Nick, whose wife Jane Smith also lost her seat in the Lincoln St Giles ward as party’s first elected county councillor, told Lincolnshire Reporter:

“We’re obviously disappointed, but this is another example where the proportional representation system would benefit us. Lots of people voted for UKIP. If you look at it, 50% of people voted for the Tories, but they got 80% of the seats on the council.

“It was disappointing to see the Tories doing their Emperor’s new clothes trick of saying ‘give us all your votes and we’ll do something for you’. But they’ve not said what.

“The vote may be a reflection of how people are planning to vote in June. I don’t trust Theresa May, her record on immigration is terrible.

“The election was called for the benefit of the Conservatives and I’m amazed Labour agreed to it. I think they did it because they want to use it as an excuse to get rid of Corbyn.

“This is UKIP’s first setback in a decade and if you look at Lincoln’s performance that’s down, but that’s okay.”

Ross Pepper – Liberal Democrats

Ross Pepper. Photo: Lincolnshire Reporter

Liberal Democrats candidate Ross Pepper, who came in joint second with Lincolnshire Independents with 282 votes in Eagle and Hykeham said: “It was a disappointing night for the Liberal Democrats in Lincolnshire overall, however we did make a gain in the Gainsborough Hill with Matt Boles being elected. I would like to congratulate him on his win.

“Commiserations to Lesley Rawlings who lost her seat in Scotter Rural. I am sure that she will continue fighting for the community she has served in the years to come.

“I would also like to take this opportunity to pay tribute to our councillors who stood down at this election; Reg Shore, Pat O’Connor and John Marriott. They have served their local areas with grace and honour over many years and I wish them all the best in their future endeavours.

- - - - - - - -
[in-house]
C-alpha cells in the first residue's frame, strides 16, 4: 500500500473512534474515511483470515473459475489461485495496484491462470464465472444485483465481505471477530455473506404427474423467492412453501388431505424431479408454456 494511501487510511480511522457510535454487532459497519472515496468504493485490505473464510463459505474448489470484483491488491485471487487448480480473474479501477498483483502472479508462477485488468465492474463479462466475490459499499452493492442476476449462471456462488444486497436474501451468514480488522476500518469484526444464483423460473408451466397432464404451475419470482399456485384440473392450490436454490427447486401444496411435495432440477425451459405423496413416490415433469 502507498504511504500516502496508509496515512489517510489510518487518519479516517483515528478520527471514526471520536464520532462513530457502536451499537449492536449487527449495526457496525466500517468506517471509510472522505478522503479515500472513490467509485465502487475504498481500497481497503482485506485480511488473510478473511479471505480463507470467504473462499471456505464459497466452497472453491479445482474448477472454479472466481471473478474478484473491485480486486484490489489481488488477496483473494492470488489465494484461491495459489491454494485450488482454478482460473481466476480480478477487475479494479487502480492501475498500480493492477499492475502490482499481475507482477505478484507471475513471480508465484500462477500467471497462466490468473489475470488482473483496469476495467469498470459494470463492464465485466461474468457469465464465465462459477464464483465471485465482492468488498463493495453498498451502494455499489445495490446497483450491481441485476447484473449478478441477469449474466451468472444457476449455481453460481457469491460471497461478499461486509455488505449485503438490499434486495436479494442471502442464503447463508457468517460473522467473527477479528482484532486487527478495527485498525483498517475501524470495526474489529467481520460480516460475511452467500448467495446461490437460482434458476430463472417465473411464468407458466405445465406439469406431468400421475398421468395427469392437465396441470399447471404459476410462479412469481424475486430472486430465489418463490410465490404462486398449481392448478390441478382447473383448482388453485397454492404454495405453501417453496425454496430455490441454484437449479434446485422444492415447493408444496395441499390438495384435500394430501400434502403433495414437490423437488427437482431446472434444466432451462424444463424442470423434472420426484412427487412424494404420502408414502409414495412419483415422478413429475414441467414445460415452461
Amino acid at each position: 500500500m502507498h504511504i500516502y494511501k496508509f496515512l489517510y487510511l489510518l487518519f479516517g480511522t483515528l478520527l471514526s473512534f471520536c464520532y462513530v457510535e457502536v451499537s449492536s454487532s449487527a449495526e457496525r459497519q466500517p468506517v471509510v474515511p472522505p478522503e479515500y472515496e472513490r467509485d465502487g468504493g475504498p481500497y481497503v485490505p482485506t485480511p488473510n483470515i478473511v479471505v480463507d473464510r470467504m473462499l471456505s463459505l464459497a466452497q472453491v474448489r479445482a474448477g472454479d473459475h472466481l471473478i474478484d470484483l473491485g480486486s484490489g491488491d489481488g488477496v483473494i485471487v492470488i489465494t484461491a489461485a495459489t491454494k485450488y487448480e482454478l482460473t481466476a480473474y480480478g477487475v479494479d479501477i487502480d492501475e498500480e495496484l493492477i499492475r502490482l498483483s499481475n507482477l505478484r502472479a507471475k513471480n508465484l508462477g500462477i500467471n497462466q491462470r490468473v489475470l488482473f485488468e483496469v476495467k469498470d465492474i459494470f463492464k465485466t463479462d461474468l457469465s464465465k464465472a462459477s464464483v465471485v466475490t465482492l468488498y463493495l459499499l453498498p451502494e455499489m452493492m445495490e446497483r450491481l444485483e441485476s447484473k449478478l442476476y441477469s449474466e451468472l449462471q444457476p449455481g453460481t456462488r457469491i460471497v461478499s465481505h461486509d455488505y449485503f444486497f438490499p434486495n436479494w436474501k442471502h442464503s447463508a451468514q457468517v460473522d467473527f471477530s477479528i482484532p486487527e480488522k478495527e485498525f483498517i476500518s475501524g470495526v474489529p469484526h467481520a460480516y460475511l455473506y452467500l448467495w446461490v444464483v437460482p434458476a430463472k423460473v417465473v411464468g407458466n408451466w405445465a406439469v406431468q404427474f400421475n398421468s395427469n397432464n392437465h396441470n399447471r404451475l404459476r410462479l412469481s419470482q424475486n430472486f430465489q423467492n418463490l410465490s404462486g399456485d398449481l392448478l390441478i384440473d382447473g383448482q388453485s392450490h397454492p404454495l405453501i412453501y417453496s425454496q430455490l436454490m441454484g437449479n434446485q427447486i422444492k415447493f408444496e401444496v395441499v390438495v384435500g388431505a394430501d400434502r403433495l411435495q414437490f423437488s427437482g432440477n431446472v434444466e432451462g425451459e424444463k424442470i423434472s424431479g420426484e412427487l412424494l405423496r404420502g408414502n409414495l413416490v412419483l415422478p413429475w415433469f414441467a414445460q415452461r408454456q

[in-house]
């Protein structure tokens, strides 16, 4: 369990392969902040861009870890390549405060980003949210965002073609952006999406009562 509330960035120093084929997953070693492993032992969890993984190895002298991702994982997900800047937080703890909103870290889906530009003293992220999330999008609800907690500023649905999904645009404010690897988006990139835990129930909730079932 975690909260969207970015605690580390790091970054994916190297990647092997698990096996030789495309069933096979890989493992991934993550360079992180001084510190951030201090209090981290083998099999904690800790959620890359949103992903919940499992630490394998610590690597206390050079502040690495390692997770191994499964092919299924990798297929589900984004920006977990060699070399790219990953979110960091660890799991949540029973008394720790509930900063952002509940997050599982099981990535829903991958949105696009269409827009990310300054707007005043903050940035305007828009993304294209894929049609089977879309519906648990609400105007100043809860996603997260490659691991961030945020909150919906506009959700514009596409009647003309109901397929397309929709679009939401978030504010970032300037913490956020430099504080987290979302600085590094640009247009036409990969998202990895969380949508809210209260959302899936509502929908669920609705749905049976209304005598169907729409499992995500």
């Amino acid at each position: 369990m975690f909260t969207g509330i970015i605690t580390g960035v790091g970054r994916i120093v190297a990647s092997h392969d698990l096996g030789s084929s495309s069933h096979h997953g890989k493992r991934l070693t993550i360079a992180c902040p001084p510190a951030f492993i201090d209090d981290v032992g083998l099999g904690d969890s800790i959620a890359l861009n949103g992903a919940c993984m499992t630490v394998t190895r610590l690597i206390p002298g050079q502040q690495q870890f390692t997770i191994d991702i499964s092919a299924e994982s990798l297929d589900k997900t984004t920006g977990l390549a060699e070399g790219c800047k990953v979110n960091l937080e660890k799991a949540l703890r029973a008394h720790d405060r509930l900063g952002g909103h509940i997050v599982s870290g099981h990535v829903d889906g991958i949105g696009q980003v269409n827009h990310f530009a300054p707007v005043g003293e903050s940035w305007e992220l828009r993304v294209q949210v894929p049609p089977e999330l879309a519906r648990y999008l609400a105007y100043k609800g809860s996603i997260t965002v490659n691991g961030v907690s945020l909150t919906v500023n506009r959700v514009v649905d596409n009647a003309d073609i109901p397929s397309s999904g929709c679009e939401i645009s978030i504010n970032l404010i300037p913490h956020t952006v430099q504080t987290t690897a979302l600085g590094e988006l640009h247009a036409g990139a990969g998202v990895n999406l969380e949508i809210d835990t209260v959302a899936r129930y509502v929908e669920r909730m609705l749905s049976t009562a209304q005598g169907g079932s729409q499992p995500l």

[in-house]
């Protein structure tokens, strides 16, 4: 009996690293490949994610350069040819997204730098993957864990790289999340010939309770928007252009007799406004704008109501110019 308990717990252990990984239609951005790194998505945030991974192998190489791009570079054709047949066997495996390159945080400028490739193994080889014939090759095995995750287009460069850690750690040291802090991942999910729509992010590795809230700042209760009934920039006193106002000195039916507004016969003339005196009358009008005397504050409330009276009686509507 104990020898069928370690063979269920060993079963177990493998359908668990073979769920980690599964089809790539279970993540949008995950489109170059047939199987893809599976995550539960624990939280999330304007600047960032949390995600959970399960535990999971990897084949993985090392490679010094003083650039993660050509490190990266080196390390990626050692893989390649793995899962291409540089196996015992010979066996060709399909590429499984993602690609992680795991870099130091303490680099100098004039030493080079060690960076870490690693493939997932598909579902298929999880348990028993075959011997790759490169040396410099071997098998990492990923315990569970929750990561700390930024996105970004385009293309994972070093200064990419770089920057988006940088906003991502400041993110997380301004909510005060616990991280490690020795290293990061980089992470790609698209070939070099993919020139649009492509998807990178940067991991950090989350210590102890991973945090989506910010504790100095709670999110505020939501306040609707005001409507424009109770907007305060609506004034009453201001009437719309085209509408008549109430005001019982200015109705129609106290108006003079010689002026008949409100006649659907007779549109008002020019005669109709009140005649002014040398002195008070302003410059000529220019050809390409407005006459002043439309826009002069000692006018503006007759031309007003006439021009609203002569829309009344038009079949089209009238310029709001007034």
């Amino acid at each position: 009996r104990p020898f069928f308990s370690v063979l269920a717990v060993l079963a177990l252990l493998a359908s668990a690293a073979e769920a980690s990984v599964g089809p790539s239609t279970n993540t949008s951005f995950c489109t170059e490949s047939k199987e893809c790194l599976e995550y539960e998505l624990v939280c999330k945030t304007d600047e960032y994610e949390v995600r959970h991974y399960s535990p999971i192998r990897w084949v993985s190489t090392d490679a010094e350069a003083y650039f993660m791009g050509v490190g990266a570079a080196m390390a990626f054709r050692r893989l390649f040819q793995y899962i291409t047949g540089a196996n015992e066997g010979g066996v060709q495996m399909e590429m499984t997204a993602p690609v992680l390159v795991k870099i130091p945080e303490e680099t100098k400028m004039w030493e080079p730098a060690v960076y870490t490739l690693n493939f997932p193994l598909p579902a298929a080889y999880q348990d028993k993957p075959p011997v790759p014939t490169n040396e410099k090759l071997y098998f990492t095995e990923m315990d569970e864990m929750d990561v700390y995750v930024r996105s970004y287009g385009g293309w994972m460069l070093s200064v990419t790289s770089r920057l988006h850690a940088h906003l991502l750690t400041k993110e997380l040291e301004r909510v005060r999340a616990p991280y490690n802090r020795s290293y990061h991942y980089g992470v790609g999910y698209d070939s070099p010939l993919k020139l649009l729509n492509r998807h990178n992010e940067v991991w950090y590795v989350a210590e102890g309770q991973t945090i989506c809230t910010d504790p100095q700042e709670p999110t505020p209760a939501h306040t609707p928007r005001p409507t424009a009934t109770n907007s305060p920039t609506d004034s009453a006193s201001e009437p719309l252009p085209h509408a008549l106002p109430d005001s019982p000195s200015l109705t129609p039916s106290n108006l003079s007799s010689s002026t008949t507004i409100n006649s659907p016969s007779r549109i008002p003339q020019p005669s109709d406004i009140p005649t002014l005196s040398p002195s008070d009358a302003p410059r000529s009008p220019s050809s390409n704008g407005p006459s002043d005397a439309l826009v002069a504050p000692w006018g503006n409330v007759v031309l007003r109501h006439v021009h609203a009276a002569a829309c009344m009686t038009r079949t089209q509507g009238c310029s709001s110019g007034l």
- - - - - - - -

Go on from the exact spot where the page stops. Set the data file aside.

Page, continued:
“The Conservative wave that has swept across the country overnight was very noticeable in Lincolnshire. They have certainly benefitted from the collapse of UKIP but also a weak Labour vote.

“The Lib Dem share of the vote went up across the county compared to 2013 when these seats were last fought, but it was not strong enough to stem the Conservative tide.

“Personally, the results show again the need for a proportional system of voting.

“The Conservatives received 53% of the vote but have 83% of the seats on the council. Continuing to have a system that ignores the view of nearly half the population of the county is not democratic and does switch people off from the democratic process.

“I am sure over the next four years that we will see the continued programme of sweeping cuts from the Conservative administration – now let loose with a massive majority. I hope that the councillors elected will listen to their electorate and that the public will be vocal on issues they feel the council are doing wrong. The Lib Dems will continue to be there for people who feel they are not represented at County Hall.”

ALSO SEE: Martin Hill’s reaction after Conservatives regain overall control of the county council.